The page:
But context and intent really do matter. Paying attention to context and intent is not a path to relativism; it is, in fact, how you can avoid mistaking your own private judgement for the unalterable truth. Read some sections of the Missio Foundation website (through whatever translation application you can find, if like me you don’t read Italian) in order to understand why they might have included that prayer in one of their documents. Read some of the document itself, which is located here (and the Pachamama prayer is on page 17, for those curious). At least do that, before judging.

After considering the context, which of the two following possibilities do you think is more likely?
  • This Pachamama prayer was included as a means of introducing a demonic paganism into Catholicism, for the purpose of undermining and ultimately destroying the faith.
  • This Pachamama prayer was included as an example of how Indigenous people in the Andes (and by extension, the Amazon) conceive of the natural world as Mother Earth, opening up a missionary path for inculturation in line with Laudato Si’.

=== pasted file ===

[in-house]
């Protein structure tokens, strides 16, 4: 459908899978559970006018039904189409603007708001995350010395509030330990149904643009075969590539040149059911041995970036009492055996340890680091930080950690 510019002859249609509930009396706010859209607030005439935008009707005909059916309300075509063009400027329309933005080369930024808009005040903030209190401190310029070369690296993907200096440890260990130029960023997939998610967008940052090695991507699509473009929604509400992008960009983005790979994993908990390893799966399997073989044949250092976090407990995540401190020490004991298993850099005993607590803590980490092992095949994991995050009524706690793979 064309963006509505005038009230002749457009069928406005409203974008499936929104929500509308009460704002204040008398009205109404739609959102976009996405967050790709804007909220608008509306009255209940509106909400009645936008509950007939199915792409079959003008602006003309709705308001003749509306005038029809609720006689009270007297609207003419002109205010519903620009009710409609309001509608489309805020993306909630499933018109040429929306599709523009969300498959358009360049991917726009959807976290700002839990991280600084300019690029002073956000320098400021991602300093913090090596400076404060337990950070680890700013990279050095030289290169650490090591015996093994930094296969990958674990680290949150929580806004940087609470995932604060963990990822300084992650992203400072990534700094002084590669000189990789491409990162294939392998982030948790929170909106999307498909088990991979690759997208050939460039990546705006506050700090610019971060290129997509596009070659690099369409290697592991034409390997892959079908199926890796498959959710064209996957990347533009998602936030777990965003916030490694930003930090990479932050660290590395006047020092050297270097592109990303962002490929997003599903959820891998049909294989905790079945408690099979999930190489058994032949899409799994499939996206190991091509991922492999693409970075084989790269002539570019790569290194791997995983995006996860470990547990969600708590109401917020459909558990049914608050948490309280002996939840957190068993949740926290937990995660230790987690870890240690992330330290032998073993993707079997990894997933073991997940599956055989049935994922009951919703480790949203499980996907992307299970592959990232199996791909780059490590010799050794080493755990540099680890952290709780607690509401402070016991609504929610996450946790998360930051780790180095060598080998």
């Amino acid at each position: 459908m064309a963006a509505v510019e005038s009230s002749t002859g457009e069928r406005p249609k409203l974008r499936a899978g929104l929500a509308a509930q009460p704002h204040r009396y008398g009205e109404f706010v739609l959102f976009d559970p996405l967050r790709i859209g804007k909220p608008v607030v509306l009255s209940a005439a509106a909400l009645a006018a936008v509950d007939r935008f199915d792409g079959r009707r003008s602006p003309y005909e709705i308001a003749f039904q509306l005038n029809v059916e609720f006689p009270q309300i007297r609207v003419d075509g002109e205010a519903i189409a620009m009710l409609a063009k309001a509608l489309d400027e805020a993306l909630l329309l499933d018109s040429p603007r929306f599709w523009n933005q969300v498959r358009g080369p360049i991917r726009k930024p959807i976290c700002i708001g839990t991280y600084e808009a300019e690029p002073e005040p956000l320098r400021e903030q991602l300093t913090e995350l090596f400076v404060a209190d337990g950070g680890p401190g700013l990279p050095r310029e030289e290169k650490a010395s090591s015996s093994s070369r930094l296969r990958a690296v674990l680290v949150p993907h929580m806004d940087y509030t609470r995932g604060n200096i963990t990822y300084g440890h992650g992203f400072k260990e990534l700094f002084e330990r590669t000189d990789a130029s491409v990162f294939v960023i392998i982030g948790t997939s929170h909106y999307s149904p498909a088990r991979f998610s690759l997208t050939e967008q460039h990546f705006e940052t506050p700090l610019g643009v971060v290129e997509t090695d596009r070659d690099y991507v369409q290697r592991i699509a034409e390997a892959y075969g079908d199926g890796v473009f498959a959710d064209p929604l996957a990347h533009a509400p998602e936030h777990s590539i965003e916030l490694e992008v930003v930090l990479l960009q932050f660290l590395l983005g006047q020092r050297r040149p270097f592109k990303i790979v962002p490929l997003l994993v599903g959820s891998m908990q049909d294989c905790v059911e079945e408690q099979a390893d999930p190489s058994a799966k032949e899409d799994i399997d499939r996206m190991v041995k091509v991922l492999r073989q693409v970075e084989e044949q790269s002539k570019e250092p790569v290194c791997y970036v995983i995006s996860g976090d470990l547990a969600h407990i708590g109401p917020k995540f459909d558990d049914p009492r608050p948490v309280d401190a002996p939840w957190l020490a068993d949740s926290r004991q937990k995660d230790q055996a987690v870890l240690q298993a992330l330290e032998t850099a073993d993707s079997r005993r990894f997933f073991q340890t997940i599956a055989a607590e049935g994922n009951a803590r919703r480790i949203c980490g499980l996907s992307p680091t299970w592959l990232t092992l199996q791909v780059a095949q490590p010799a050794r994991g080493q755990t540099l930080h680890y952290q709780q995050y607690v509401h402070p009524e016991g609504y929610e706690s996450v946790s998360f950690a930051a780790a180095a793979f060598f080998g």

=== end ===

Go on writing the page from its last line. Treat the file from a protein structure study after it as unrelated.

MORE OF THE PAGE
I know my answer. If you still think the first possibility is more likely, I’ll say it again: read Laudato Si’.

[…]
Kind and thoughtful and charitable and complete and total horsefeathers. Catholics prostrated themselves and sacrificed to her within the vatican and within consecrated churches. We do not do that before the Virgin Mary.

We do not bow down or sacrifice to two pachamamas. Let he who has eyes see.
Eastern Catholics do.

That’s the trouble with you darn Romans. You’ve been tainted by the Anabaptists and other anti-Catholic denominations too much. Y’all forgetting how to be Catholic!

Hey, someone had to say it. The old Wosbald would. :lol:
You give her coca and burn llama fetuses and food to her honor? Bullshite, bro.

Read the whole sentence, maybe.
Oh, I did. I just picked out the parts I liked. :twisted:
I shall name you..."Wosbald.".
Are you deleting my posts?
“Fear is the path to the dark side. Fear leads to anger. Anger leads to hate. Hate leads to suffering.” -Yoda